Sudden Vine Collapse Becoming Better Understood

Brian GermanIndustry, Nuts & Grapes

Researchers have been working on a project to get a better understanding of a viticulture issue now known as Sudden Vine Collapse (SVC). Initially discovered in the Lodi area, the issue can cause mature vines that have growing canopies to collapse and die within a relatively short period of time. The preliminary research is beginning to shed some light on the possible cause for SVC.

Sudden Vine Collapse

“This problem used to be called mystery vine collapse because we didn’t know what was the cause. The symptoms were suddenly some of the vines were dying in the middle of the vineyard and we had no idea at that time,” said Akif Eskalen, Extension Specialist and Plant Pathologist at UC Davis. “Now we have an idea of what we are dealing with, so the name changed to Sudden Vine Collapse instead.”

A task force has been working to address the issue of SVC as the problem has been detected in the Central Valley and areas of the Central Coast. Working with plant samples from different regions of California the research team has been able to narrow down potential causes. “We found out that all the grapevines that are showing the sudden vine collapse have a combination of infection of more than one virus disease, including grapevine leafroll tree viruses and vitiviruses. We have also seen the association of the common grapevine trunk diseases which are fungal pathogens,” Eskalen explained.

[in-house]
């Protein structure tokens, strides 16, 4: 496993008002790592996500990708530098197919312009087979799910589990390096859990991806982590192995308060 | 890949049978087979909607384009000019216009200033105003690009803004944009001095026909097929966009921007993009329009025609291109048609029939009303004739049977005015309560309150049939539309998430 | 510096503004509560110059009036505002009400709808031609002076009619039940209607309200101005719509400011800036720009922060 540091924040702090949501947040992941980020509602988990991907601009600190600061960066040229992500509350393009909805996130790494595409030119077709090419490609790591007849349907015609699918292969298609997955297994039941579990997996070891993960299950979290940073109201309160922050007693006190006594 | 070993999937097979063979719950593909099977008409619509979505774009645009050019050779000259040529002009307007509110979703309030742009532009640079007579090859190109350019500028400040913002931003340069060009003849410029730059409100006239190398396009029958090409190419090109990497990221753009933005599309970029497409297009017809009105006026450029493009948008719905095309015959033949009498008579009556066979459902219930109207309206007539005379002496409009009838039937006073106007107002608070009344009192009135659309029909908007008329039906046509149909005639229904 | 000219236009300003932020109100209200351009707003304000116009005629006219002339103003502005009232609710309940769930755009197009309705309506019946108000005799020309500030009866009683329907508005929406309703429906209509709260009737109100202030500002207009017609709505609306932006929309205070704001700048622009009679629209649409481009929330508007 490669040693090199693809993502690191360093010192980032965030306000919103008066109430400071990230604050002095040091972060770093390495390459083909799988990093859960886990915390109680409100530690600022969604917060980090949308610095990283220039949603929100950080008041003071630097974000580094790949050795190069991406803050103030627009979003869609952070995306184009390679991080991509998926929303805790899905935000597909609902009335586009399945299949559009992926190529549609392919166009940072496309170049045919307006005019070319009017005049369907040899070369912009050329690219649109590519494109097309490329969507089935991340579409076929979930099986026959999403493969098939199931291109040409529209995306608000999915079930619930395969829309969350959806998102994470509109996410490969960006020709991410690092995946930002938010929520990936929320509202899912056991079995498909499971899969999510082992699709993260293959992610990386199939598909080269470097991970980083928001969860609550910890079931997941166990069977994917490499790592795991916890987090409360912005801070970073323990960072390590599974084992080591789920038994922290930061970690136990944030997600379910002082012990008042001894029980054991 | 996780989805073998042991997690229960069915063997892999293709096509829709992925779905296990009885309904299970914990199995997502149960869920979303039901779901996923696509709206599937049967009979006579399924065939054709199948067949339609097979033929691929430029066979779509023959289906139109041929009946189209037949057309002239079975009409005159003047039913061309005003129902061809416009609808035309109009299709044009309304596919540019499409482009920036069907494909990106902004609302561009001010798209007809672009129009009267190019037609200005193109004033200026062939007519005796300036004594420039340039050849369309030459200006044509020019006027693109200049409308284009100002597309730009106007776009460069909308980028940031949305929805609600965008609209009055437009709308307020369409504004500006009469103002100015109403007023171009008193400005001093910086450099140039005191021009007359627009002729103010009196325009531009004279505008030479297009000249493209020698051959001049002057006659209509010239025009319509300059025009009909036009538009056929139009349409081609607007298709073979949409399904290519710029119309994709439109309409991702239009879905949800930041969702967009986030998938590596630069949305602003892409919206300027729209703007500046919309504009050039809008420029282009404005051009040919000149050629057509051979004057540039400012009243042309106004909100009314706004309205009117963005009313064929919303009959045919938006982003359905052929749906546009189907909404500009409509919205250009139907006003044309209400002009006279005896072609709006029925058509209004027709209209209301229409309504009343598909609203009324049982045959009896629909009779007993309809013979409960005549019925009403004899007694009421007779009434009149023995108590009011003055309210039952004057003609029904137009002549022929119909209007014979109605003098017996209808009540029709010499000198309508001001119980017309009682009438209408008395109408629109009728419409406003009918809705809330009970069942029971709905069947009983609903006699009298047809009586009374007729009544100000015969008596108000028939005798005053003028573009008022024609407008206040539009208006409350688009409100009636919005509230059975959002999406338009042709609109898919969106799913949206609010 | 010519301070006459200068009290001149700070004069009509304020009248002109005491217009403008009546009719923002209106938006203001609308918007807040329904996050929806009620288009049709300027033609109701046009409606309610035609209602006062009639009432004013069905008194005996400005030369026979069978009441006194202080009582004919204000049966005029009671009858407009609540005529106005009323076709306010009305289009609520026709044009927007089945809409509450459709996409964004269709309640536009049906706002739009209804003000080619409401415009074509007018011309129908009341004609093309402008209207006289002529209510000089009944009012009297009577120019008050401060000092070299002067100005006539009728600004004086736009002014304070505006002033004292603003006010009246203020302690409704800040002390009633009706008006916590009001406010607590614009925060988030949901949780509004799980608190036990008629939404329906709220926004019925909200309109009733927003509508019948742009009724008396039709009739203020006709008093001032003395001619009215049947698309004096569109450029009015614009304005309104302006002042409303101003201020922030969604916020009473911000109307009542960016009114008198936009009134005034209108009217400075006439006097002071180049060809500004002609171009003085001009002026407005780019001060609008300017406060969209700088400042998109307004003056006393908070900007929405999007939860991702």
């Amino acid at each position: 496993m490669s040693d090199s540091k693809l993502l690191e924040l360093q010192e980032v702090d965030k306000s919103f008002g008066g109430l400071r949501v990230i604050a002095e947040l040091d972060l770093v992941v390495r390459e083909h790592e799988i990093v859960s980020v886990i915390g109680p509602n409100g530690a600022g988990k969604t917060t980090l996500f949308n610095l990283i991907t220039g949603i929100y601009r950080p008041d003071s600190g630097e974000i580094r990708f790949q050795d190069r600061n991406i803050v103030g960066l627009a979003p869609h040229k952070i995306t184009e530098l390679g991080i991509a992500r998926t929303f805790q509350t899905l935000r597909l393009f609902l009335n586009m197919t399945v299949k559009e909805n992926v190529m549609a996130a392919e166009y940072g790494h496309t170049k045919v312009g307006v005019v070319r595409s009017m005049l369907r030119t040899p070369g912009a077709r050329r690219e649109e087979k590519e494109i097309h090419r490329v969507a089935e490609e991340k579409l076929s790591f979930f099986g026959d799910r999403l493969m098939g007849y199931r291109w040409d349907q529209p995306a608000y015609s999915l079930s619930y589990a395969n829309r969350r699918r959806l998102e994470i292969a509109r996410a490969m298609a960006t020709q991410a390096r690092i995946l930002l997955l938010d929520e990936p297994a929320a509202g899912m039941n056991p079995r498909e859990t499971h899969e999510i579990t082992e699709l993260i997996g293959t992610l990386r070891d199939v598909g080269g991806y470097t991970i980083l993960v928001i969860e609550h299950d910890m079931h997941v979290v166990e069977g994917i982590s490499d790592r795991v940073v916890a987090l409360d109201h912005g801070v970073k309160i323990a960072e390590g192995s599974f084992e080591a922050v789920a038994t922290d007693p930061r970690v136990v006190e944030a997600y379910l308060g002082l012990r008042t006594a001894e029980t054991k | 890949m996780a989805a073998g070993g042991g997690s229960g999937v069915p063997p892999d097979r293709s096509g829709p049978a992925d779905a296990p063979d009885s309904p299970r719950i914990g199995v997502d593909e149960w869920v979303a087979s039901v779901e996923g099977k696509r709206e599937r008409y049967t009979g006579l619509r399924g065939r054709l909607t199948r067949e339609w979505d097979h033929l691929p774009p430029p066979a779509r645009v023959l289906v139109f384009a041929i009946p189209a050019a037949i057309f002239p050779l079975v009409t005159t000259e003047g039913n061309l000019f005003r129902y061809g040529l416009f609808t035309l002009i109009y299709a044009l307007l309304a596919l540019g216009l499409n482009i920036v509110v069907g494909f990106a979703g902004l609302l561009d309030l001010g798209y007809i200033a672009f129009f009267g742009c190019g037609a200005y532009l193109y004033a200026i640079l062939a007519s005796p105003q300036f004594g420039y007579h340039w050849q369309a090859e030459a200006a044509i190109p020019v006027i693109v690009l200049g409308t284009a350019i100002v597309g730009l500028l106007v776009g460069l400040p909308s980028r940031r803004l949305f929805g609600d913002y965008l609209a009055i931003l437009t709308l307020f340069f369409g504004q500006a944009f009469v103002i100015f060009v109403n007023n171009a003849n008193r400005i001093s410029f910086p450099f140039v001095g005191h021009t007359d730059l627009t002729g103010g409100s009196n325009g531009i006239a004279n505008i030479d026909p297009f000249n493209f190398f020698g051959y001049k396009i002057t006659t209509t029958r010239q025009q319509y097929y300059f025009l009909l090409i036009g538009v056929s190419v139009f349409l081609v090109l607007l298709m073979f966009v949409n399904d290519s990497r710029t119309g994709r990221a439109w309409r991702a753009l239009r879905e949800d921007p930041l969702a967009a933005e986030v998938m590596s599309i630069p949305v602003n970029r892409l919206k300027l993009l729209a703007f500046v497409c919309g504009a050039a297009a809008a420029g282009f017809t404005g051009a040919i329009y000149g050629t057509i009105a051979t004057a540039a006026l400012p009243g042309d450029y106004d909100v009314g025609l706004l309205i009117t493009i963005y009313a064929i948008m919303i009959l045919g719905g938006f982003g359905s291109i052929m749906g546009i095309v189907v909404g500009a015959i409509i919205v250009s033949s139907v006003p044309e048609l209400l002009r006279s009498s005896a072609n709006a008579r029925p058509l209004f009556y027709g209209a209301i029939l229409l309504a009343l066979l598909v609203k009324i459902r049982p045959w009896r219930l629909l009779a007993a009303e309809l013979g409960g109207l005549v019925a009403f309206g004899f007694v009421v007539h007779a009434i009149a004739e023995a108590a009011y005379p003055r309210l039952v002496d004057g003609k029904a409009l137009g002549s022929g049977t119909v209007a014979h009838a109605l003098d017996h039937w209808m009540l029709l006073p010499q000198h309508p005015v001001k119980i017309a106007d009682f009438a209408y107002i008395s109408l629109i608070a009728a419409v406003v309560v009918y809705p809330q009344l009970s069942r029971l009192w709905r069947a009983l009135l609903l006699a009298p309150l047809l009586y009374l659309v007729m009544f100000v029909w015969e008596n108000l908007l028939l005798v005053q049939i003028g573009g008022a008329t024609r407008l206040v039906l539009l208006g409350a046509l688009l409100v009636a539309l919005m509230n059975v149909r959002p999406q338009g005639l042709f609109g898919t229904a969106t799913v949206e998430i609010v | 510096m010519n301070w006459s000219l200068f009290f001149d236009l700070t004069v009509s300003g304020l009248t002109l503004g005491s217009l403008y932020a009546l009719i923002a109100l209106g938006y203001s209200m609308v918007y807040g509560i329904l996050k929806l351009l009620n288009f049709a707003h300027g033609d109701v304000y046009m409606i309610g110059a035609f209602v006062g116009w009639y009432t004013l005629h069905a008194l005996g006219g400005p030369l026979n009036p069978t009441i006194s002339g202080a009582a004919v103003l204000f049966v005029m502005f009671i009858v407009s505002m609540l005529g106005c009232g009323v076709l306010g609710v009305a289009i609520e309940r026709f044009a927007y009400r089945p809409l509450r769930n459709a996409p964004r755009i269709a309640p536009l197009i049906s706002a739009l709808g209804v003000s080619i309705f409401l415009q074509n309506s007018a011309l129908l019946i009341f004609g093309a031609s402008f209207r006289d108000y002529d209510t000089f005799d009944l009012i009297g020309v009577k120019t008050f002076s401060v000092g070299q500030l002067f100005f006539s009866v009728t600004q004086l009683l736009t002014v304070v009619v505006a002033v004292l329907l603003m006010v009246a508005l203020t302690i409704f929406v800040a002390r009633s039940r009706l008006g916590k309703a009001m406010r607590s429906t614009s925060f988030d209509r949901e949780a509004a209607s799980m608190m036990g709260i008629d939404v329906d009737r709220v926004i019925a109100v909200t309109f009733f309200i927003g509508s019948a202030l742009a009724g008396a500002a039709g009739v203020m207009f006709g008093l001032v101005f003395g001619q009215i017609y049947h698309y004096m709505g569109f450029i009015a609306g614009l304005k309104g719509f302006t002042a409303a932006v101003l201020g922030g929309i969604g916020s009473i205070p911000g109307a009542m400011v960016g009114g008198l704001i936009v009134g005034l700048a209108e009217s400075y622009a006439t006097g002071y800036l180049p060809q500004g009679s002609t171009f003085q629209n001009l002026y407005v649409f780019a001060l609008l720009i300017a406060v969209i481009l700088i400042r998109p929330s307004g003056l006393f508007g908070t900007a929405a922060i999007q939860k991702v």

While the COVID-19 pandemic has slowed some of the progress in the ongoing research project, Eskalen noted that the work will be ongoing. Another common denominator in the preliminary findings is that some of the more virus sensitive rootstocks also appear to be more susceptible to being affected by SVC. Because mealybug is a common vector for multiple grapevine viruses, monitoring and management of the invasive pest is a critical component of preventing SVC in vineyards.

“For the farmers it is very, very important to have effective mealybug control in their vineyard,” said Eskalen. “If you see a mealybug in your vineyard, if you are unable to control it, if the grapevine is on the Freedom rootstock, you could see this kind of Sudden Vine Collapse in your vineyard.”

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Brian German

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Ag News Director, AgNet West